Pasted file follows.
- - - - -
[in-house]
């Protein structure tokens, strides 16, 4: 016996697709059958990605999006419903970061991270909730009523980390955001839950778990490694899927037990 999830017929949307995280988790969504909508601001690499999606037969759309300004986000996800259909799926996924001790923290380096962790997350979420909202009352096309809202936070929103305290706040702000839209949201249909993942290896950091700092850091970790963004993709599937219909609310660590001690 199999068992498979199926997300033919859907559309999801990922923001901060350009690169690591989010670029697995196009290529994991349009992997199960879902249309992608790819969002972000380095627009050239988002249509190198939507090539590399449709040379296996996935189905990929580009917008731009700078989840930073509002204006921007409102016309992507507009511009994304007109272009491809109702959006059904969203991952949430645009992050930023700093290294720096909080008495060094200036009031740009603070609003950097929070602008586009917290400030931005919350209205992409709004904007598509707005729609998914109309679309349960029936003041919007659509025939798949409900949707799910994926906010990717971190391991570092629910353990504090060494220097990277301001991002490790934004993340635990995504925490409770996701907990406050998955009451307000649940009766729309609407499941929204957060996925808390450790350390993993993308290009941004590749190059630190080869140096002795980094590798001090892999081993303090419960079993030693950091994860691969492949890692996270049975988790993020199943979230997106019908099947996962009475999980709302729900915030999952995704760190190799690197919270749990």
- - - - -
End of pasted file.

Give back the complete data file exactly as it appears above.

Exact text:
[in-house]
């Protein structure tokens, strides 16, 4: 016996697709059958990605999006419903970061991270909730009523980390955001839950778990490694899927037990 999830017929949307995280988790969504909508601001690499999606037969759309300004986000996800259909799926996924001790923290380096962790997350979420909202009352096309809202936070929103305290706040702000839209949201249909993942290896950091700092850091970790963004993709599937219909609310660590001690 199999068992498979199926997300033919859907559309999801990922923001901060350009690169690591989010670029697995196009290529994991349009992997199960879902249309992608790819969002972000380095627009050239988002249509190198939507090539590399449709040379296996996935189905990929580009917008731009700078989840930073509002204006921007409102016309992507507009511009994304007109272009491809109702959006059904969203991952949430645009992050930023700093290294720096909080008495060094200036009031740009603070609003950097929070602008586009917290400030931005919350209205992409709004904007598509707005729609998914109309679309349960029936003041919007659509025939798949409900949707799910994926906010990717971190391991570092629910353990504090060494220097990277301001991002490790934004993340635990995504925490409770996701907990406050998955009451307000649940009766729309609407499941929204957060996925808390450790350390993993993308290009941004590749190059630190080869140096002795980094590798001090892999081993303090419960079993030693950091994860691969492949890692996270049975988790993020199943979230997106019908099947996962009475999980709302729900915030999952995704760190190799690197919270749990």